We can survive without meeting this elementary need, but that is all we will be doing—surviving. Not really living, thriving, or realizing our full potential as human beings.

Tonight, you’ve sat in a theatre—in this case someone’s living room—and for an hour you’ve “got along” with all the other people in the room. You’ve felt and witnessed the tragedy of a man who simply wanted to but couldn’t find a way to “get along” You’ve had this experience. It’s yours and you can remember it, always.

What will you do now? How will you take that out into your life outside the theatre? What will you create with it?

Because, you see, this is why we invited you here tonight. This is why we’ve presented this particular play: because we want to inspire you to do something wonderful, daring, creative with what you’ve given yourself through your own experience. Through coming here tonight. We set this up so that you could see and experience yourself and share in this collective experience of “getting along”. And our hope, our wish, our intention is to inspire you to go out and do something that helps everyone “get along”. Because when we all do that, think of the world we can create together.

What happens on stage… Part 1

Stepping out onto the darkened stage, you hear the audience breathing almost as one. A few last minute coughs and clearing of throats and suddenly, silence. Expectation is palpable. The lights will come up in a minute or two, but in what feels like seconds and eternity at once you stand there in the dark, listening to your blood pulsing through your body.

Maybe you take a deep breath, apply some training and skill to help you relax. And you’re aware, too, of all the other things that came out on stage with you tonight. Those things that you have to sequester in a room inside yourself with duct tape across their mouths because they’ll try to interrupt your show with their show, or maybe some of them will secretly blend in with this character’s humanity and squawk inside the character’s voice and you’ll let them because you have to. Some of them sit boldly on stage with you. Some of them remain invisible to the audience. And it’s all happening at once in this whirling, speeding moment of now.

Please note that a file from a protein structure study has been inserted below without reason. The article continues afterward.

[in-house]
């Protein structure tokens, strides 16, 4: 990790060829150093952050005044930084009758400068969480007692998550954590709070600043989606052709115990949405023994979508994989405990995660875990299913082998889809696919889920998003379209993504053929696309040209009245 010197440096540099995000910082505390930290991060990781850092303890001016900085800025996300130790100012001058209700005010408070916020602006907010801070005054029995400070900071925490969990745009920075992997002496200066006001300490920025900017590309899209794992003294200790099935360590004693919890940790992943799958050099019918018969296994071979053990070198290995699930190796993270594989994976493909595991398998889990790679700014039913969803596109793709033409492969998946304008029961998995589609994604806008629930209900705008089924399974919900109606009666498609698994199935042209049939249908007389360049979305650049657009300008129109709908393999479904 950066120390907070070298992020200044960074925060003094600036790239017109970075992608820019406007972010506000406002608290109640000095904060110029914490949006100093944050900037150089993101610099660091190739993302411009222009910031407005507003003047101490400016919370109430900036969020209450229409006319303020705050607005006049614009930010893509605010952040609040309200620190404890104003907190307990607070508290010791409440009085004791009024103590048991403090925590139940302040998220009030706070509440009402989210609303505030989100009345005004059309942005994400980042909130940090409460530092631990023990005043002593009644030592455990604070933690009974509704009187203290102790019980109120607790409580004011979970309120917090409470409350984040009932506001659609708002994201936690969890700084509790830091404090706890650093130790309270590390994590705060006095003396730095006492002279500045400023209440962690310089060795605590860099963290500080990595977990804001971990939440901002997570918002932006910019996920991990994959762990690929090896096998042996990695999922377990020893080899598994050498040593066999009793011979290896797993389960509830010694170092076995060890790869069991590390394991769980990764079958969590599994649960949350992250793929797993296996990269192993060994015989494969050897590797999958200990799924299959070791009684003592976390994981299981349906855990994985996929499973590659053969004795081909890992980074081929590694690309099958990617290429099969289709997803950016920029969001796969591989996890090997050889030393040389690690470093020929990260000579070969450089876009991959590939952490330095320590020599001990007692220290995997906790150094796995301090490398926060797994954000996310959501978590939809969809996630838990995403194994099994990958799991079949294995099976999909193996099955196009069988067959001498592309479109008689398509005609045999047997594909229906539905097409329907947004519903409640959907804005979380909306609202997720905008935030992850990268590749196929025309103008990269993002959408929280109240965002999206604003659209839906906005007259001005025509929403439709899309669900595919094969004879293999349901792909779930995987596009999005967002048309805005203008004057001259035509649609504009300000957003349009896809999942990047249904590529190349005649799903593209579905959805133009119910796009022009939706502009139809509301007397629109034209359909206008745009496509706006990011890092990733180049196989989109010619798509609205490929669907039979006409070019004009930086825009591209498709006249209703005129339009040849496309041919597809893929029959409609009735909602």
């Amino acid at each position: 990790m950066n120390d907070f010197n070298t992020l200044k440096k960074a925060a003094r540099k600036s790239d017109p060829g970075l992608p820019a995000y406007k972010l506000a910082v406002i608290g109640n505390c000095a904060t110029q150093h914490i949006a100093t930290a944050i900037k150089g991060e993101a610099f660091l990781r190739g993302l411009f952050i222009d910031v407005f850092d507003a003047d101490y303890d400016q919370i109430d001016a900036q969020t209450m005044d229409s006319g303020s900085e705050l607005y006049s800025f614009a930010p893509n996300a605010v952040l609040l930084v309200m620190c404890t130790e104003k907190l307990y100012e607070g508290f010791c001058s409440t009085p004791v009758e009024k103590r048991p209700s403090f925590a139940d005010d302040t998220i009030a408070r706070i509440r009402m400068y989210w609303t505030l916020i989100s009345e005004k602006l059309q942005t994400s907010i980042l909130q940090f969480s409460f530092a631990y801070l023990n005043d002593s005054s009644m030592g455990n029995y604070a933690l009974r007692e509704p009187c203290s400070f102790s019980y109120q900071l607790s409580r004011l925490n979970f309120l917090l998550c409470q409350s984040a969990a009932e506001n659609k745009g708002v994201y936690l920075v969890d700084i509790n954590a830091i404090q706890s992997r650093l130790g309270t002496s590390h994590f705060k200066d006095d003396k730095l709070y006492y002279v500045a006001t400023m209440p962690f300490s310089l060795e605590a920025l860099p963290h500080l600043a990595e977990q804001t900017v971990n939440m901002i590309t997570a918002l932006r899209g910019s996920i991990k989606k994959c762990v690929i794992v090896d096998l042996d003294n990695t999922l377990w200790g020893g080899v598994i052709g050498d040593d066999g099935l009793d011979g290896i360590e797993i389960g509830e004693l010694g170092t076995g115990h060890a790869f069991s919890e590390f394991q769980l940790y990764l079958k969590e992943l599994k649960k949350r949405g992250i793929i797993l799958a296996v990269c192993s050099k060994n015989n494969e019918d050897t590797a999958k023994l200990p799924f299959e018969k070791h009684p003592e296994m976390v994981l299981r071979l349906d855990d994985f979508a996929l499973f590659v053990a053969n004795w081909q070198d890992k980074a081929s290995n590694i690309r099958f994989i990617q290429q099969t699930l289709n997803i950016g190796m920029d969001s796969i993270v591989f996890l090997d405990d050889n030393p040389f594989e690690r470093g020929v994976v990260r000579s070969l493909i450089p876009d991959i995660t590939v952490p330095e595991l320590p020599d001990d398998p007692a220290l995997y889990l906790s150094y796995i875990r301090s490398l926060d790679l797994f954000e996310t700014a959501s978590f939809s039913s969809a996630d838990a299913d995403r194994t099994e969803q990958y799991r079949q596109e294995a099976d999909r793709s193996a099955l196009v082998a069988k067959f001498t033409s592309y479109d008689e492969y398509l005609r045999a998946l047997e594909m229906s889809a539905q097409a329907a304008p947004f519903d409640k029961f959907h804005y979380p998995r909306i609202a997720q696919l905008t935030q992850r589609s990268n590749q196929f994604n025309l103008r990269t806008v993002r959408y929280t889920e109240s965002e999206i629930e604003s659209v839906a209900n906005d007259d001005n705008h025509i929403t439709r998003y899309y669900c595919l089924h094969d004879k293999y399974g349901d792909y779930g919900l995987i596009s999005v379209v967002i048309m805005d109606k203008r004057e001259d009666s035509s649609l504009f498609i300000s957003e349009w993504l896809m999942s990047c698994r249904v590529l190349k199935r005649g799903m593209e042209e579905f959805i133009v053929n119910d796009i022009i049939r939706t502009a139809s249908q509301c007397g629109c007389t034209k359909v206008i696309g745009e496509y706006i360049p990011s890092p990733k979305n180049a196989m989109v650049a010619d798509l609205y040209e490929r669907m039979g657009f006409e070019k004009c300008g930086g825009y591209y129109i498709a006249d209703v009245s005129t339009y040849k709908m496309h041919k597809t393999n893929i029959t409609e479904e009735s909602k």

Maybe you hear your father’s shattering voice once again proving he was right all along: that you’re worthless, will never amount to anything. Every little wound you suffered, every scar revealed, no matter how slight, ready to burst open, infected with the pus of the past. It’s all there, available, as it should be. This is the hazardous material of your profession: your particular life’s story. But you don’t get to wear a Hazmat suit. You must be brave, unprotected, fearless and aware of the dangers at the same time.

And you know there’s no turning back. In a moment the lights rise, the darkness abandons you and you’re standing alone on a stage with strangers staring at you, waiting, wondering, analyzing, judging, sensing, probing with their curiosity, and you have to speak, to be someone for them: to be at once yourself and something metaphysical; to be fully human, vulnerable, and cogent.

Every night you go out there expecting less will show up: less of the past, less of the harsh elements of this moment, less of the things you’ll face in the audience: their boredom, their judgments, their disappointment, their perfectionism, their inability to accept themselves.

But somehow, as if by magic, there are stunning moments of communion, of silent conversation, of a kind of brilliance that doesn’t belong to one person but is some kind of mass genius that arises from some hidden source and breathes and moves everyone along on a thrilling ride into the heart of humanity. You and they are one in thrall to it.

Then whatever you’ve brought on stage and whatever they’ve brought to their seats tonight gets used, sorted out, discarded for the moment and becomes grotesque and beautiful all at once. And everyone who wants to be is transformed.

Those that can’t be or don’t want to be; those that resist or remain unavailable to the genius of the evening go home wondering what everyone else was talking about. Or not wondering at all.

And then it’s over… for tonight.